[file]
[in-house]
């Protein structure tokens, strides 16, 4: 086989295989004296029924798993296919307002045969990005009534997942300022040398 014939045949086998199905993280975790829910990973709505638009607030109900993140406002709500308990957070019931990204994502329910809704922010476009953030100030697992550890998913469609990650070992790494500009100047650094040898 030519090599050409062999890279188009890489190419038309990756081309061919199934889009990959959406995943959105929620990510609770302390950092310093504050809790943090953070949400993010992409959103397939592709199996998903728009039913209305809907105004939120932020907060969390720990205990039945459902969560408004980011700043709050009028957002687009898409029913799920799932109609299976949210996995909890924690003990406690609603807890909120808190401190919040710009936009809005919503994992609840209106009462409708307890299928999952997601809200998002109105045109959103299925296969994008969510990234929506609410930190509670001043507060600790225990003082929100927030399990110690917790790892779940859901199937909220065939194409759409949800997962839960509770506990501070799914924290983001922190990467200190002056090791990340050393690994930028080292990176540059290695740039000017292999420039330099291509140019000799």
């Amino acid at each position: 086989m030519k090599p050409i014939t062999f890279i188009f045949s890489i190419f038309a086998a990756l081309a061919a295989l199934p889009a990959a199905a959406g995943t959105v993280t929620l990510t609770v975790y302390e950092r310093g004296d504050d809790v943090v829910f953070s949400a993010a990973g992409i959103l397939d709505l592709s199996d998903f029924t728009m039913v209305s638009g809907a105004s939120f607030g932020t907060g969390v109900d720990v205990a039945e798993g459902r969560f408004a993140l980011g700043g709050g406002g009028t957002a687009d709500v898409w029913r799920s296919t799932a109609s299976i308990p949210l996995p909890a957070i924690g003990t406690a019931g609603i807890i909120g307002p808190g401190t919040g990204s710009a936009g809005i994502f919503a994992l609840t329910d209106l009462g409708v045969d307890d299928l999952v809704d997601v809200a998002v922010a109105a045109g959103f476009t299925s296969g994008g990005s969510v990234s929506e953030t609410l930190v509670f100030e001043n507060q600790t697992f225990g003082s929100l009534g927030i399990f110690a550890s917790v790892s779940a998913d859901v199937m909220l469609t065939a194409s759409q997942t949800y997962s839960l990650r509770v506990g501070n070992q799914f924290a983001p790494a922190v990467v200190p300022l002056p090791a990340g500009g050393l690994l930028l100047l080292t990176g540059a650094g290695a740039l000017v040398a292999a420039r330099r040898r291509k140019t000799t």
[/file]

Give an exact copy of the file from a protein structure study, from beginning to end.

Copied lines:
[in-house]
């Protein structure tokens, strides 16, 4: 086989295989004296029924798993296919307002045969990005009534997942300022040398 014939045949086998199905993280975790829910990973709505638009607030109900993140406002709500308990957070019931990204994502329910809704922010476009953030100030697992550890998913469609990650070992790494500009100047650094040898 030519090599050409062999890279188009890489190419038309990756081309061919199934889009990959959406995943959105929620990510609770302390950092310093504050809790943090953070949400993010992409959103397939592709199996998903728009039913209305809907105004939120932020907060969390720990205990039945459902969560408004980011700043709050009028957002687009898409029913799920799932109609299976949210996995909890924690003990406690609603807890909120808190401190919040710009936009809005919503994992609840209106009462409708307890299928999952997601809200998002109105045109959103299925296969994008969510990234929506609410930190509670001043507060600790225990003082929100927030399990110690917790790892779940859901199937909220065939194409759409949800997962839960509770506990501070799914924290983001922190990467200190002056090791990340050393690994930028080292990176540059290695740039000017292999420039330099291509140019000799």
């Amino acid at each position: 086989m030519k090599p050409i014939t062999f890279i188009f045949s890489i190419f038309a086998a990756l081309a061919a295989l199934p889009a990959a199905a959406g995943t959105v993280t929620l990510t609770v975790y302390e950092r310093g004296d504050d809790v943090v829910f953070s949400a993010a990973g992409i959103l397939d709505l592709s199996d998903f029924t728009m039913v209305s638009g809907a105004s939120f607030g932020t907060g969390v109900d720990v205990a039945e798993g459902r969560f408004a993140l980011g700043g709050g406002g009028t957002a687009d709500v898409w029913r799920s296919t799932a109609s299976i308990p949210l996995p909890a957070i924690g003990t406690a019931g609603i807890i909120g307002p808190g401190t919040g990204s710009a936009g809005i994502f919503a994992l609840t329910d209106l009462g409708v045969d307890d299928l999952v809704d997601v809200a998002v922010a109105a045109g959103f476009t299925s296969g994008g990005s969510v990234s929506e953030t609410l930190v509670f100030e001043n507060q600790t697992f225990g003082s929100l009534g927030i399990f110690a550890s917790v790892s779940a998913d859901v199937m909220l469609t065939a194409s759409q997942t949800y997962s839960l990650r509770v506990g501070n070992q799914f924290a983001p790494a922190v990467v200190p300022l002056p090791a990340g500009g050393l690994l930028l100047l080292t990176g540059a650094g290695a740039l000017v040398a292999a420039r330099r040898r291509k140019t000799t």